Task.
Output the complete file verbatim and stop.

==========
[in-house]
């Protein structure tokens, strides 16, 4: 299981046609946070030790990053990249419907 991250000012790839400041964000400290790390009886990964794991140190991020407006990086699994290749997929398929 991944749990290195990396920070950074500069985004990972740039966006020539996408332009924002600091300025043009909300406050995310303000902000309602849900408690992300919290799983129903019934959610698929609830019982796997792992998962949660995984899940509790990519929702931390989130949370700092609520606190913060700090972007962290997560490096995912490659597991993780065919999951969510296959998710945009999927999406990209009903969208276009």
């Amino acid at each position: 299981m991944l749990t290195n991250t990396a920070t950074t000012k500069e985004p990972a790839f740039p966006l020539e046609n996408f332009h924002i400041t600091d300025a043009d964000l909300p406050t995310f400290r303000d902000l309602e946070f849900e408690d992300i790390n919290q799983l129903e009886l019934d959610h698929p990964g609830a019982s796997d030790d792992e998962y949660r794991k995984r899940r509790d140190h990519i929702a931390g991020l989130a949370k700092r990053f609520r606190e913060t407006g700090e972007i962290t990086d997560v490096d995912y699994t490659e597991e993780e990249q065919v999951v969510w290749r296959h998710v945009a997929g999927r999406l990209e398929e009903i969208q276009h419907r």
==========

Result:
[in-house]
């Protein structure tokens, strides 16, 4: 299981046609946070030790990053990249419907 991250000012790839400041964000400290790390009886990964794991140190991020407006990086699994290749997929398929 991944749990290195990396920070950074500069985004990972740039966006020539996408332009924002600091300025043009909300406050995310303000902000309602849900408690992300919290799983129903019934959610698929609830019982796997792992998962949660995984899940509790990519929702931390989130949370700092609520606190913060700090972007962290997560490096995912490659597991993780065919999951969510296959998710945009999927999406990209009903969208276009």
């Amino acid at each position: 299981m991944l749990t290195n991250t990396a920070t950074t000012k500069e985004p990972a790839f740039p966006l020539e046609n996408f332009h924002i400041t600091d300025a043009d964000l909300p406050t995310f400290r303000d902000l309602e946070f849900e408690d992300i790390n919290q799983l129903e009886l019934d959610h698929p990964g609830a019982s796997d030790d792992e998962y949660r794991k995984r899940r509790d140190h990519i929702a931390g991020l989130a949370k700092r990053f609520r606190e913060t407006g700090e972007i962290t990086d997560v490096d995912y699994t490659e597991e993780e990249q065919v999951v969510w290749r296959h998710v945009a997929g999927r999406l990209e398929e009903i969208q276009h419907r």